I never knew either James Hendryx or his sister, but one day at Dog Ears Books, over a decade ago, while two avid Hendryx collectors were conferring about their respective treasures, I got into conversation with one of the collectors’ wives. Her interest, she said, was genealogy. Then she told me her family name, which was the name of old neighbors of mine in Traverse City. “Are you related to ---?” I asked. “You mean my brother?” she said. “Then,” I went on, “you’re related to Grandma ---?” “You mean my mother?” Shock of recognition! Her mother, old enough to be my own grandmother, was one of my dearest friends in the old West Front Street neighborhood, and both of us had tears in our eyes at this unexpected connection. She was thrilled to meet someone who remembered and had loved her mother, and my heart warmed toward her simply for being her mother’s daughter. What this has to do with Hendryx is that the genealogy woman and her book collector husband had made many camping and fishing trips over the years into Canada with Hendryx and his wife. What mattered more to me, though, I have to say, was seeing my old friend’s smile in her daughter’s eyes.

The last time I had seen my friend, she told me that she didn’t read even watch television much any more, because her sight was so poor. Instead she stayed in bed late and remembered. “I think about my life,” she said contentedly. “I think about my family. And I always think of you as one of my girls.” (I have never forgotten those words and still shiver with happiness remembering them.) All the time I knew her, I had no idea that her daughter and son-in-law were intimates of a popular Michigan writer. In fact, back then I didn’t even know the name James B. Hendryx. My bookstore was still long years in the future. So life is full of unexpected connections. Also, I can’t help reflecting, besides the coincidences that the world finds noteworthy, there are so many countless others important only to one or two human hearts.


dmarks said...

I blogged about Hendryx a while ago.

I am also seeing those lingering snowbanks just north of treelines, and the nearly-black lingering lotbergs.

P. J. Grath said...

Thanks for that link, dmarks. I'd missed your Hendryx post. Did you know there is a little road called Hendryx Lane and also a small park that bears his name out on--I think it's Lee Point. Anyway, out by where he lived outside Suttons Bay. It's also interesting to me how much of his life ran parallel to that of James Oliver Curwood, the Michigan adventure fiction writer from Owosso (down by Lansing). Both wrote a few Westerns, along with what I call their 'Northerns,' and both were drawn to Alaska by the Gold Rush.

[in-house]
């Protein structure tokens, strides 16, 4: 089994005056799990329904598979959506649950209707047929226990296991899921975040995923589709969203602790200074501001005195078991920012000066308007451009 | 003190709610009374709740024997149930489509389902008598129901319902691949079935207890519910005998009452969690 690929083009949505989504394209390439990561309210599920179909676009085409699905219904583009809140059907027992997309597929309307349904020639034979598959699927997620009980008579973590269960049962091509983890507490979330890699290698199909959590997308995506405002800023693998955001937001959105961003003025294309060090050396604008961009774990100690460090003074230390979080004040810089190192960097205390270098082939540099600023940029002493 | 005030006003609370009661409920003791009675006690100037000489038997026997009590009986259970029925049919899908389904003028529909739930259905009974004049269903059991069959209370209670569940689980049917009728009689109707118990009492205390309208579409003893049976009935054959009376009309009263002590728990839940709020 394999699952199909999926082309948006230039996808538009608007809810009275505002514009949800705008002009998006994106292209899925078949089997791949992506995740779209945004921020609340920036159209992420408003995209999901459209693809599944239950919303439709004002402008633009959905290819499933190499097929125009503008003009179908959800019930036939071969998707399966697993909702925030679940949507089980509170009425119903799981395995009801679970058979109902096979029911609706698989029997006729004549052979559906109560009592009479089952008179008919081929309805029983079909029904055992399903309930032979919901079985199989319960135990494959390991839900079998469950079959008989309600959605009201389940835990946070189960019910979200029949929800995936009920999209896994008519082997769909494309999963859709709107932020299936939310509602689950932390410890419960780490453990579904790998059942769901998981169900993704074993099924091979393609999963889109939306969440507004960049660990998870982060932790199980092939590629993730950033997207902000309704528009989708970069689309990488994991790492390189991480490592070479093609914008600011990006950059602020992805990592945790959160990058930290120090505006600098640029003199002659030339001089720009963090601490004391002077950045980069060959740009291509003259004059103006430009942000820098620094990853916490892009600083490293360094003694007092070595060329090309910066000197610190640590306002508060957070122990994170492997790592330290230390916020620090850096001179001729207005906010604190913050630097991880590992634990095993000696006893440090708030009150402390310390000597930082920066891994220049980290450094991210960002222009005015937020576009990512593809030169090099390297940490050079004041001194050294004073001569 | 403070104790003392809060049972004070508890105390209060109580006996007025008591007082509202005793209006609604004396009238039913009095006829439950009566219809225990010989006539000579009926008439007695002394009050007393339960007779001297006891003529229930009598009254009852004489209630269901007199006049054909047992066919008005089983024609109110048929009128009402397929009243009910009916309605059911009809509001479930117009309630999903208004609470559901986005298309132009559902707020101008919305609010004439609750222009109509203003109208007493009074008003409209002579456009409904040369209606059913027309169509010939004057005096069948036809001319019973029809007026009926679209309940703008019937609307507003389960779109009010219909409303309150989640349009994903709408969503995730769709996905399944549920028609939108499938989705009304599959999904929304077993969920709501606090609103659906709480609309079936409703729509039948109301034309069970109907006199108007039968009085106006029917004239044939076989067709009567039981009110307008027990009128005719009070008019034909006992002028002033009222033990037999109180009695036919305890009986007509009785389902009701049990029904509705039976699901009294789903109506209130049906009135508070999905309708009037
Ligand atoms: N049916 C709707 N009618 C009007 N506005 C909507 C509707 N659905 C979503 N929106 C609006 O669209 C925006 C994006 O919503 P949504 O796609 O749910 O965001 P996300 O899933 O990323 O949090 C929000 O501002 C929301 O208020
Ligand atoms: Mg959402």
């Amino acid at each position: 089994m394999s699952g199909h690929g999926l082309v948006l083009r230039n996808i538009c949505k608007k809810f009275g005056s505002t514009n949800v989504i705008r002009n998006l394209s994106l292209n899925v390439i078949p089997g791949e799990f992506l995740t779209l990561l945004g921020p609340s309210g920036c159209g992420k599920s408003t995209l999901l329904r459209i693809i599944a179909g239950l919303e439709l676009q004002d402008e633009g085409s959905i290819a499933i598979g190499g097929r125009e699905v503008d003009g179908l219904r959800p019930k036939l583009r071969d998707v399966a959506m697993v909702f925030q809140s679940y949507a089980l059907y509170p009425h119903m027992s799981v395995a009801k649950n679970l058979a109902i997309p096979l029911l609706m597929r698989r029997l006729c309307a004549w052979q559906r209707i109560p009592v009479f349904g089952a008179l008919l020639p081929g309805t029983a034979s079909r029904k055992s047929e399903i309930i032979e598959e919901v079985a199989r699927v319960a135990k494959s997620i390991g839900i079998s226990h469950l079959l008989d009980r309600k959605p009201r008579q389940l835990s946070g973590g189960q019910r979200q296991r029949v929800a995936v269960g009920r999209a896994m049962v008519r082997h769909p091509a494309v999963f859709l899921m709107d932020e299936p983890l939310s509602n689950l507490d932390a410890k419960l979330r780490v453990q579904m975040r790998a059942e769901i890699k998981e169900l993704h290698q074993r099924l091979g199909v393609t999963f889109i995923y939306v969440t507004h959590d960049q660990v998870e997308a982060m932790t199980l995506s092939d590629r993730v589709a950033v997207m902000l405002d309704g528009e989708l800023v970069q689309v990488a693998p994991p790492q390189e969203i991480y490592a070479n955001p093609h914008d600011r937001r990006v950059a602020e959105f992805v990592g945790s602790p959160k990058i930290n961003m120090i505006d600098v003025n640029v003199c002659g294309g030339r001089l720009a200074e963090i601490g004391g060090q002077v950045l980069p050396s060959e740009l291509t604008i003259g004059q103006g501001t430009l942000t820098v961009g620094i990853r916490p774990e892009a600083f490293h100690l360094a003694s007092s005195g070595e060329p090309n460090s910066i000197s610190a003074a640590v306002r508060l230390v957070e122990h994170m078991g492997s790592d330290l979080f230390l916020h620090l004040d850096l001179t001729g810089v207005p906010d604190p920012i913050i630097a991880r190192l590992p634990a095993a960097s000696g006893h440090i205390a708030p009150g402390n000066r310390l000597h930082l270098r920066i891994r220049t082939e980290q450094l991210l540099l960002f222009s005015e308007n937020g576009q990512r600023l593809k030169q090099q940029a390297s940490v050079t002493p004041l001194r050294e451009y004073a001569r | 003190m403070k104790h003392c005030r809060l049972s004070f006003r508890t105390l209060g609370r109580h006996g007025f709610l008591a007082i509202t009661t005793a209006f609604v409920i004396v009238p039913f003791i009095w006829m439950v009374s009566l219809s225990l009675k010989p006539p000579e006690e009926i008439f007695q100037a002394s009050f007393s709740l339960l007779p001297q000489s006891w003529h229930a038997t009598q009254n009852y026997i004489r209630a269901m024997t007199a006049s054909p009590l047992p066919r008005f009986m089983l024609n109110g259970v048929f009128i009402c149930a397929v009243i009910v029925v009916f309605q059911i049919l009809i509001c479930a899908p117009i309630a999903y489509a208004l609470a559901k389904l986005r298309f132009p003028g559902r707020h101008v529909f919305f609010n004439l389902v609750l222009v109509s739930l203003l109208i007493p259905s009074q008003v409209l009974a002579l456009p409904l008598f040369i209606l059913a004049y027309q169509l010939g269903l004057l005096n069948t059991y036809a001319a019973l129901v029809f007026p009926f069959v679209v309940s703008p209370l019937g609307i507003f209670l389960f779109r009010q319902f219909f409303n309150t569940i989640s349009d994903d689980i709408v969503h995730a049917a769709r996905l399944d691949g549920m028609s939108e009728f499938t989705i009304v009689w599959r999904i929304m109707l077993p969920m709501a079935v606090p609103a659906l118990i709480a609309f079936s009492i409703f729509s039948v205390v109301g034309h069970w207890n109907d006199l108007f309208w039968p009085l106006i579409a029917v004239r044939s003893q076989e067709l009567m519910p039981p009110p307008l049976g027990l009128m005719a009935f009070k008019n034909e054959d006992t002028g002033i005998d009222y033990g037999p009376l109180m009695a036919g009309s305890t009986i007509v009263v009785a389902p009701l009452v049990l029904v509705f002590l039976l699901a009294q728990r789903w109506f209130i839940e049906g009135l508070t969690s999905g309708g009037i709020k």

Deborah said...

Joe and I were saying just a few days ago that what we really want to do is move to Northport, bring our dogs, buy land and adopt more dogs. We love the town already and today's post makes me want to be there right now. Thanks for the updates - for those who live there and for those of us who want to know all the happenings!

P. J. Grath said...

Deborah, you and I would have a good time living closer to each other, wouldn't we? And Northport is definitely a dog-friendly town. One of my problems with Florida is that it is not a very dog-welcoming state, overall, though we were thrilled with Hernando County's new dog park and visited 2-3 times a week, David often saying while we were there, "This is the best part of our day!"

Anonymous said...

Pamela, I've been thinking about doing a "Faces of Northport" poster, and have been taking photos of the people who bless my day at Tom's, the post office, etc. Maybe we can collaborate? I love your shot of Barb!

P. J. Grath said...

Re "faces," let's talk about this face to face rather, okay?

P. J. Grath said...

Late-breaking Hendryx note: Today’s Leelanau Enterprise (4/23/09) has an article in the second section entitled “Survey of Hendryx Park approved.” Seems the Bingham Township Board has approved $800 for a survey and to improve the park. The legend lives on.(